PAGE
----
Genealogical history is a process in itself. Luckily, sites such as Ancestry.com and FamilySearch.org have taken great strides in locating and processing different types of record from all over the world, making them accessible to the hands of budding historians and genealogists alike. Being a member of The Church of Jesus Christ of Latter-Day Saints has also allowed me to have access to both sites at no charge.

In developing my family tree over the last decade, there has always been a link with a name, but without a story. There was a birth and death record, but outside of word of mouth, the account of marriage and therefore the family line that would eventually produce my father and his family name. Research has continuously led to dead ends, obituaries have failed to mention that man that is my great-grandfather, Holger Jacobsen.

Interest in Holger’s story grew when my grandfather passed this year. In his obituary, his mother and step father were mentioned, but any mention of his biological father, Holger, could not be found [1]. With this, I made it a mission to try to piece together how Holger, a man from Denmark, would come to meet a woman from a small rural town in Upstate New York.

Holger and Pauline would meet in Margaretville, NY

Holger Jacobsen was born in July 1918 in Assens, Denmark. He was the son of Rasmus Simon Jacobsen and Henrietta Rasmussen Askholm [2]. Beyond these facts, little could be found about Holger until recently. There was never a definitive answer regarding how Holger made it from Denmark to the United States to eventually father my patriarchal line. However, recently Ancestry.com acquired access to more repositories of immigration and emigration data. This data offered more insight in Holger and his journey across the Atlantic.

Holger arrived at Ellis Island in 1929, an 11 year old boy. He arrived on the Oscar II with his family [3]. From this point, he would apparently move to the upstate region where in 1938, he would meet and marry Pauline Pangman in Margaretville, NY [4]. While this insight gave light to the meeting of my great-grandparents, the data also gave note to a solemn story of divorce, heartbreak, and separation.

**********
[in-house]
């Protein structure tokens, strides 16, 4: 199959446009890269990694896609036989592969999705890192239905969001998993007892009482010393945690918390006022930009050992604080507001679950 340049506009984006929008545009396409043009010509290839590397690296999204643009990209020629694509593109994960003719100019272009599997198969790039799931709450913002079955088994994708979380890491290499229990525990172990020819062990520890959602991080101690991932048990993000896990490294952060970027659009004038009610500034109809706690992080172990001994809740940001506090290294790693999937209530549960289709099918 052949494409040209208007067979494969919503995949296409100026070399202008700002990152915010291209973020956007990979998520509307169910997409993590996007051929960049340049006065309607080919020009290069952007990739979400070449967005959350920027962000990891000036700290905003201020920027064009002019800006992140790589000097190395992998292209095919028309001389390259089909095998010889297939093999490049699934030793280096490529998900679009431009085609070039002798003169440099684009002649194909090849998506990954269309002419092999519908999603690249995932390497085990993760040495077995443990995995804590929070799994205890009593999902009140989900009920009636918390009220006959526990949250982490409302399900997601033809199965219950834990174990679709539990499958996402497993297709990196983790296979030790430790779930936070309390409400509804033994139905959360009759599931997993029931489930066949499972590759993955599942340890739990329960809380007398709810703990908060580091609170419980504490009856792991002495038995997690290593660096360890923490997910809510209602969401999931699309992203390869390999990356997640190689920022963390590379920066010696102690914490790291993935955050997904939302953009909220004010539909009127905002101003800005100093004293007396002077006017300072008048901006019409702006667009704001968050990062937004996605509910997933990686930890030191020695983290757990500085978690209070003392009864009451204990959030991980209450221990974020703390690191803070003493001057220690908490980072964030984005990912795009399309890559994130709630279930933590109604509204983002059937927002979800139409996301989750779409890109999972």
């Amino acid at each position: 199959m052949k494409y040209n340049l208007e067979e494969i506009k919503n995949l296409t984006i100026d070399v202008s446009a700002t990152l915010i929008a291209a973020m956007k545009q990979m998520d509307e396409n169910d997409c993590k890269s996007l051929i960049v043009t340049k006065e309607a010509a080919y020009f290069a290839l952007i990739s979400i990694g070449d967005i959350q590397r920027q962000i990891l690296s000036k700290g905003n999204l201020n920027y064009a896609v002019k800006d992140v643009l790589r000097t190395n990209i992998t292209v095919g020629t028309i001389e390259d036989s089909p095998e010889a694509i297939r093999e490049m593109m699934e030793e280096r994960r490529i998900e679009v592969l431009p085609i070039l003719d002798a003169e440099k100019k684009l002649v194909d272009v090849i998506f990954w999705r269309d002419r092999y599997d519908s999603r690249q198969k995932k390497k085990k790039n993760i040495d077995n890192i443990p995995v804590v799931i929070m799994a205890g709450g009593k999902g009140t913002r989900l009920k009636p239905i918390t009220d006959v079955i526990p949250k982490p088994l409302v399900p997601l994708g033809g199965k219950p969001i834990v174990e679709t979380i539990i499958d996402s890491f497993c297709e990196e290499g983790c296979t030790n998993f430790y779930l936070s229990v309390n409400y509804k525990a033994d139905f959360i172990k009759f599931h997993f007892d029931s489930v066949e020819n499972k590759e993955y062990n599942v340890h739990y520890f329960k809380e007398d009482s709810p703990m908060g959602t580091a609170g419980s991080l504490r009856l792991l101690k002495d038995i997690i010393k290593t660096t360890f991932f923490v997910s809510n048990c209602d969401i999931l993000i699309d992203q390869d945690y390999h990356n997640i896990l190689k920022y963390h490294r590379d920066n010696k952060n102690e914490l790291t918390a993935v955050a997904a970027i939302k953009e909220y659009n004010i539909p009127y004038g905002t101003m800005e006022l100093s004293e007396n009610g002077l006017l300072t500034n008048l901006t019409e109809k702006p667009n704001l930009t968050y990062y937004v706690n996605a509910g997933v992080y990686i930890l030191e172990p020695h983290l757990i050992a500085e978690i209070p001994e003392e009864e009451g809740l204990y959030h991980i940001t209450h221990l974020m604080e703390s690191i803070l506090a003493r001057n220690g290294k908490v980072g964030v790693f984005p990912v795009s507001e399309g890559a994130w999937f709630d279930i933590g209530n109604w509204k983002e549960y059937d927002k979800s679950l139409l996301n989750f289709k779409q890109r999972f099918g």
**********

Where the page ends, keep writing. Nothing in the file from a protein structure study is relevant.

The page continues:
While no divorce records could be found, in 1954 Holger would board a plane and fly back to Denmark [5]. While the details are scant, a story can be gathered, one of young love, marriage, and divorce. A tale that has been told many times, but in this case, a tale which is formative in my individual existence and a tale that I am willing to continue to piece together as time continues.

Bibliography

[1] The Post-Star; Publication Date: 29 Mar 2020; Publication Place: Glens Falls, New York, USA; URL: https://www.newspapers.com/image/651153771/?article=b0ca6d8d-1d57-474c-9d51-3aeb15530ee7&focus=0.3514539,0.3231857,0.65205365,0.6880955&xid=3355

[2] Global, Find A Grave Index for Burials at Sea and other Select Burial Locations, 1300s-Current

[3] Year: 1929; Arrival: New York, New York, USA; Microfilm Serial: T715, 1897-1957; Line: 16; Page Number: 247

[4] New York State Department of Health; Albany, NY, USA; New York State Marriage Index

[5] The National Archives at Washington, D.C.; Washington, D.C.; Series Title: Passenger and Crew Lists of Vessels and Airplanes Departing from New York, New York, 07/01/1948-12/31/1956; NAI Number: 3335533; Record Group Title: Records of the Immigration and Naturalization Service, 1787-2004; Record Group Number: 85; Series Number: A4169; NARA Roll Number: 269